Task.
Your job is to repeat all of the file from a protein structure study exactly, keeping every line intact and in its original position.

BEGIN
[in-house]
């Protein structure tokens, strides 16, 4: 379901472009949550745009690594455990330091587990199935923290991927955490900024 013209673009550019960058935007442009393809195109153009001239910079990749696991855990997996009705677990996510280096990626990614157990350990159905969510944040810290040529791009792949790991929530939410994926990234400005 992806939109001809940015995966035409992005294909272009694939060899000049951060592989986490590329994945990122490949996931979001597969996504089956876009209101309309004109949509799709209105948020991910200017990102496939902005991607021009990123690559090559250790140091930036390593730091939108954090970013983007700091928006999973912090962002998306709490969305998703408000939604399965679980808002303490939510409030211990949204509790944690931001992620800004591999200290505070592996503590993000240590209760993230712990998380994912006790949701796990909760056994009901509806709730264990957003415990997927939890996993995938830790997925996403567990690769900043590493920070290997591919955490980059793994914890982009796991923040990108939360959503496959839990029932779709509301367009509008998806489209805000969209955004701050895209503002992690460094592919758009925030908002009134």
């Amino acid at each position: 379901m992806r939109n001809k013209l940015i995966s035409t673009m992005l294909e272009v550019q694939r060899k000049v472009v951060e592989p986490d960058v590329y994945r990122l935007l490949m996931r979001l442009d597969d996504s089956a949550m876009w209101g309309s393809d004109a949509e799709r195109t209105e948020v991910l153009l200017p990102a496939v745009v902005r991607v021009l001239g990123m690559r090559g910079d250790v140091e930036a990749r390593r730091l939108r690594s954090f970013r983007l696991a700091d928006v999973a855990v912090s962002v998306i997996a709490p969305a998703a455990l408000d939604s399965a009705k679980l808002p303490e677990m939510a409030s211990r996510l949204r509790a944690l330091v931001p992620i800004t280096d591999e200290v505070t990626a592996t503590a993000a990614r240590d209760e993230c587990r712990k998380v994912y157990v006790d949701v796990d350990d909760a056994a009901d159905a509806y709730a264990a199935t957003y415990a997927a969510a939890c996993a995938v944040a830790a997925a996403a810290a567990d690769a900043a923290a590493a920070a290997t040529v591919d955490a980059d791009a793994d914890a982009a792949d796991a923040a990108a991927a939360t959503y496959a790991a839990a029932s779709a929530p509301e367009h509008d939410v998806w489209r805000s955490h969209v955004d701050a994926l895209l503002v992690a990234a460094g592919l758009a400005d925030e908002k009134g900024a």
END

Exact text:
[in-house]
């Protein structure tokens, strides 16, 4: 379901472009949550745009690594455990330091587990199935923290991927955490900024 013209673009550019960058935007442009393809195109153009001239910079990749696991855990997996009705677990996510280096990626990614157990350990159905969510944040810290040529791009792949790991929530939410994926990234400005 992806939109001809940015995966035409992005294909272009694939060899000049951060592989986490590329994945990122490949996931979001597969996504089956876009209101309309004109949509799709209105948020991910200017990102496939902005991607021009990123690559090559250790140091930036390593730091939108954090970013983007700091928006999973912090962002998306709490969305998703408000939604399965679980808002303490939510409030211990949204509790944690931001992620800004591999200290505070592996503590993000240590209760993230712990998380994912006790949701796990909760056994009901509806709730264990957003415990997927939890996993995938830790997925996403567990690769900043590493920070290997591919955490980059793994914890982009796991923040990108939360959503496959839990029932779709509301367009509008998806489209805000969209955004701050895209503002992690460094592919758009925030908002009134």
């Amino acid at each position: 379901m992806r939109n001809k013209l940015i995966s035409t673009m992005l294909e272009v550019q694939r060899k000049v472009v951060e592989p986490d960058v590329y994945r990122l935007l490949m996931r979001l442009d597969d996504s089956a949550m876009w209101g309309s393809d004109a949509e799709r195109t209105e948020v991910l153009l200017p990102a496939v745009v902005r991607v021009l001239g990123m690559r090559g910079d250790v140091e930036a990749r390593r730091l939108r690594s954090f970013r983007l696991a700091d928006v999973a855990v912090s962002v998306i997996a709490p969305a998703a455990l408000d939604s399965a009705k679980l808002p303490e677990m939510a409030s211990r996510l949204r509790a944690l330091v931001p992620i800004t280096d591999e200290v505070t990626a592996t503590a993000a990614r240590d209760e993230c587990r712990k998380v994912y157990v006790d949701v796990d350990d909760a056994a009901d159905a509806y709730a264990a199935t957003y415990a997927a969510a939890c996993a995938v944040a830790a997925a996403a810290a567990d690769a900043a923290a590493a920070a290997t040529v591919d955490a980059d791009a793994d914890a982009a792949d796991a923040a990108a991927a939360t959503y496959a790991a839990a029932s779709a929530p509301e367009h509008d939410v998806w489209r805000s955490h969209v955004d701050a994926l895209l503002v992690a990234a460094g592919l758009a400005d925030e908002k009134g900024a």